There are many temples hidden in the mountains behind Andy's house (beyond the Midorogaike pond) and so we decided to spend Midori-no-hi* exploring a few.
Entsu-ji was our first port of call as it was closest, up an exceptionally steep hill (25% gradient!). Originally an imperial villa called the Hataeda Palace, built by Emperor Gomizuno in 1639, the nun Enkoinbunei transformed the buildings into a temple in 1678 with the support of Prince Rinnojishuchohoshinno. Enkoinbunei had previously been the former attendant of the Emperor Gomizuno's mother, Chunamonin. Keisen Soryu, the tenth head priest of Myoshin-ji Temple, became the temple's first abbot.
Enkoinbunei made wood block prints of the sutra Hensoufumonbon that were famously sent to temples in China. The temple still possesses a hanging scroll made by the Emperor Reigen. Entsu-ji is perhaps most well known for its rock-garden, which was constructed to place Mt. Hiei as a backdrop, though I found the most interesting part of the temple an unusual statue of kannon in its prayer hall. The statue is a kind of optical illusion, arms and clothes carved to create the appearance of a grinning skull around the belly. Unfortunately photos were not allowed and no postcards are sold.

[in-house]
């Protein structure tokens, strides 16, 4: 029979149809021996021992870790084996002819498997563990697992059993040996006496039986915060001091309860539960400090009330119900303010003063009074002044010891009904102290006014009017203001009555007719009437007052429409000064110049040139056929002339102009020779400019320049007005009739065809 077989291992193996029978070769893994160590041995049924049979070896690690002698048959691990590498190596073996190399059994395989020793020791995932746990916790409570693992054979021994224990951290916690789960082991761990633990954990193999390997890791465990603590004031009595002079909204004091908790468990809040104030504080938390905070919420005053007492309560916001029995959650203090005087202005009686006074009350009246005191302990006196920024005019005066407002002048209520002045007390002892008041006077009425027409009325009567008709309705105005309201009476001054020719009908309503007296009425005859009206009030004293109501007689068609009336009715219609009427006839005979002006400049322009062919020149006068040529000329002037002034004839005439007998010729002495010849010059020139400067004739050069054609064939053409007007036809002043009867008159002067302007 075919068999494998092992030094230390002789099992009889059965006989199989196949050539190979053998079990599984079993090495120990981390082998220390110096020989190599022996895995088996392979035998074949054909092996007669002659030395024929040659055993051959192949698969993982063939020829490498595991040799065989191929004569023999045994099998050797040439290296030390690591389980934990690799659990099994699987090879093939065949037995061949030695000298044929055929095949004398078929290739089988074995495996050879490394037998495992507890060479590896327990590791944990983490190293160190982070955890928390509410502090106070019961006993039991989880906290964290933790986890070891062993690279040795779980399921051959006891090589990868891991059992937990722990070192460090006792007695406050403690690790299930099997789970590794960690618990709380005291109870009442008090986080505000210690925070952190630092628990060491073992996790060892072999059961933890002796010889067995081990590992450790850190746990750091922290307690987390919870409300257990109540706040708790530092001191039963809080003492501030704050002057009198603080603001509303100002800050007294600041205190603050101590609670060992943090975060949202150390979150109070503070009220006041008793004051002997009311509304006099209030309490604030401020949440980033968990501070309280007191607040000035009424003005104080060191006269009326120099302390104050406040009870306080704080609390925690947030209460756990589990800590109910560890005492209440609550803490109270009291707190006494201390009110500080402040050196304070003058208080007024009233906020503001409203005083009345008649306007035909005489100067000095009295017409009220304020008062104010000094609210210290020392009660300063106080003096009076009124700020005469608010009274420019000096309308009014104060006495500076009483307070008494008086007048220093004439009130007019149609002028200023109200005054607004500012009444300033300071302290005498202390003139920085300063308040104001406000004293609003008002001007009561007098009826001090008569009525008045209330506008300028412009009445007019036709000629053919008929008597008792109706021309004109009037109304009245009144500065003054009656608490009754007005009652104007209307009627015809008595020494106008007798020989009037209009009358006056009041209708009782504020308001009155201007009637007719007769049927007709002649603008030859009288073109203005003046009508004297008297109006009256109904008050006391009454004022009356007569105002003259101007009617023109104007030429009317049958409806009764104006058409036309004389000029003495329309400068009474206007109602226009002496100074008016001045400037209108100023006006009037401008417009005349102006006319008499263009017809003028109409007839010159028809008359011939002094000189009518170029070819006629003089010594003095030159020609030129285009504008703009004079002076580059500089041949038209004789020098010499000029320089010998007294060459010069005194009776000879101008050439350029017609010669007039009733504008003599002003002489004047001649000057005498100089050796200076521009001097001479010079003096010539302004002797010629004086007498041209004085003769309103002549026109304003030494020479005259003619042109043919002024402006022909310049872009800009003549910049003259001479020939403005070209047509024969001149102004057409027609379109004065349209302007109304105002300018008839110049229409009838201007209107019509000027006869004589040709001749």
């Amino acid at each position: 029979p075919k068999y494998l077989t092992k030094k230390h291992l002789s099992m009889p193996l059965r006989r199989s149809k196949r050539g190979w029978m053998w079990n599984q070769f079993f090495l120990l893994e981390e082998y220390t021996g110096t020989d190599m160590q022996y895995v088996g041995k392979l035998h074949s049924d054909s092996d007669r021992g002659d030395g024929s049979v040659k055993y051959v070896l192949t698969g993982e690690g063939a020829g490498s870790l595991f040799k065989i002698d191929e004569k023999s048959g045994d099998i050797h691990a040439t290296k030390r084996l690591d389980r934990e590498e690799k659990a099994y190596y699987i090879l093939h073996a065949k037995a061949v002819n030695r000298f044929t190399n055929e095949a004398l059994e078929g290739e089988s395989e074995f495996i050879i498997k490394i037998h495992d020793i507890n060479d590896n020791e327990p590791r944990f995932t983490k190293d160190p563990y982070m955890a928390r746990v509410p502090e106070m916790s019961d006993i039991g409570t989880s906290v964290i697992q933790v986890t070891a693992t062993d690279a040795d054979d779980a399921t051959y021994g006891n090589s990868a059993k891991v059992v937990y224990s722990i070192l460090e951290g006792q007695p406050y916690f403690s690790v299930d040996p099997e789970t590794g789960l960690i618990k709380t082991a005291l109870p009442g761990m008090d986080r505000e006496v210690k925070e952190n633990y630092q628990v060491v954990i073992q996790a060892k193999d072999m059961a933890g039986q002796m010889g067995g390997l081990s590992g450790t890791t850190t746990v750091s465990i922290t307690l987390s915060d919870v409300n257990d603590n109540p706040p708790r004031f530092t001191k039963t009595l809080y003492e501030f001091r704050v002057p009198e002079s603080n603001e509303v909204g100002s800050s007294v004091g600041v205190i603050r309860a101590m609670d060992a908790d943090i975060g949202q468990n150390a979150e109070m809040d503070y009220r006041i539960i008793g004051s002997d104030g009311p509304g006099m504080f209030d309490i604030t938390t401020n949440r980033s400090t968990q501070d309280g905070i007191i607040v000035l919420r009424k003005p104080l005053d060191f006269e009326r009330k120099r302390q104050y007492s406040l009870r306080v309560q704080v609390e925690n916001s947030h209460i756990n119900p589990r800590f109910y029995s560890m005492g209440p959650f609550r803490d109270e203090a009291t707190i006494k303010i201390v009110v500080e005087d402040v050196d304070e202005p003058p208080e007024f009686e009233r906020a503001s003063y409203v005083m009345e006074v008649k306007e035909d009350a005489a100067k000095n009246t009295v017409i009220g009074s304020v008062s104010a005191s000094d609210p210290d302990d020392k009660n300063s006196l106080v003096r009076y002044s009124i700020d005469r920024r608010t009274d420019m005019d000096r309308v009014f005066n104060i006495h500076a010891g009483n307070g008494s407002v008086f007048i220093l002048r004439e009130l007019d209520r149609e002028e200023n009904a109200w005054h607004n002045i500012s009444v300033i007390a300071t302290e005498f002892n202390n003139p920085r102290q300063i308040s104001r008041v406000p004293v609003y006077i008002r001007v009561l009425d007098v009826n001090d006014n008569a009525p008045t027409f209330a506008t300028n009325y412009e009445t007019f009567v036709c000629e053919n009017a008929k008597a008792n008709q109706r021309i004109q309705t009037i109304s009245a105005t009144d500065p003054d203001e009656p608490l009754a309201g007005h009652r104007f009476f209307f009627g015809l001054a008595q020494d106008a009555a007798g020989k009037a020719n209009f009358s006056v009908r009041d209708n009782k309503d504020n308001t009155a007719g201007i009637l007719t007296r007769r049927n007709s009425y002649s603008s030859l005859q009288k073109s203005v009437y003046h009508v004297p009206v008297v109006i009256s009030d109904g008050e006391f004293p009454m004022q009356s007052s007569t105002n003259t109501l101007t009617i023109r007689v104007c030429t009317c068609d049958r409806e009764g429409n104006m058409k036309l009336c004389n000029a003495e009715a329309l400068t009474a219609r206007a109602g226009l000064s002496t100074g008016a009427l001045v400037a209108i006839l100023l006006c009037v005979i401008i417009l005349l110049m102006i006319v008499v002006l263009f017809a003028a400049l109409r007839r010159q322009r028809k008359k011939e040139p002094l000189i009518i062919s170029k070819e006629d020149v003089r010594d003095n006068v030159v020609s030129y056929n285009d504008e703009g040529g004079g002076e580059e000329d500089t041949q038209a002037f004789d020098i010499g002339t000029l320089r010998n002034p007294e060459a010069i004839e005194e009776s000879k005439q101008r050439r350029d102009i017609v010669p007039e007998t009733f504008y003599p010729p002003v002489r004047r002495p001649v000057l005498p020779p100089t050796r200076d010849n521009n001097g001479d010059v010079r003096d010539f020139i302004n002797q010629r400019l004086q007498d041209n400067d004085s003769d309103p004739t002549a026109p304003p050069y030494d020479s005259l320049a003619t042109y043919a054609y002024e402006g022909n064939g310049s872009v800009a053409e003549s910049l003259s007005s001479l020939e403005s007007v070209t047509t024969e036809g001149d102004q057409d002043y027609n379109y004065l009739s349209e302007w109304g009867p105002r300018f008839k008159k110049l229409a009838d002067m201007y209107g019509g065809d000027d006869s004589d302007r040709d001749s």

It was ultimately a disappointing visit, too much money spent on a brand new car-park than the upkeep of the temple precincts itself. But that said, if you ever get a chance, I would recommend visiting the skull-kannon.
Hi Ted, Hope you are well. Yeah, it is such a shame about the temple. I visited about four years ago and remember it being a lovely place, but today just made me feel sad. I guess it is kind of inevitable in Kyoto…even the far out temples are no longer immune to modernisation. It was a great cycle though, and the kannon is pretty special.
Ki - 03 06 10 - 02:01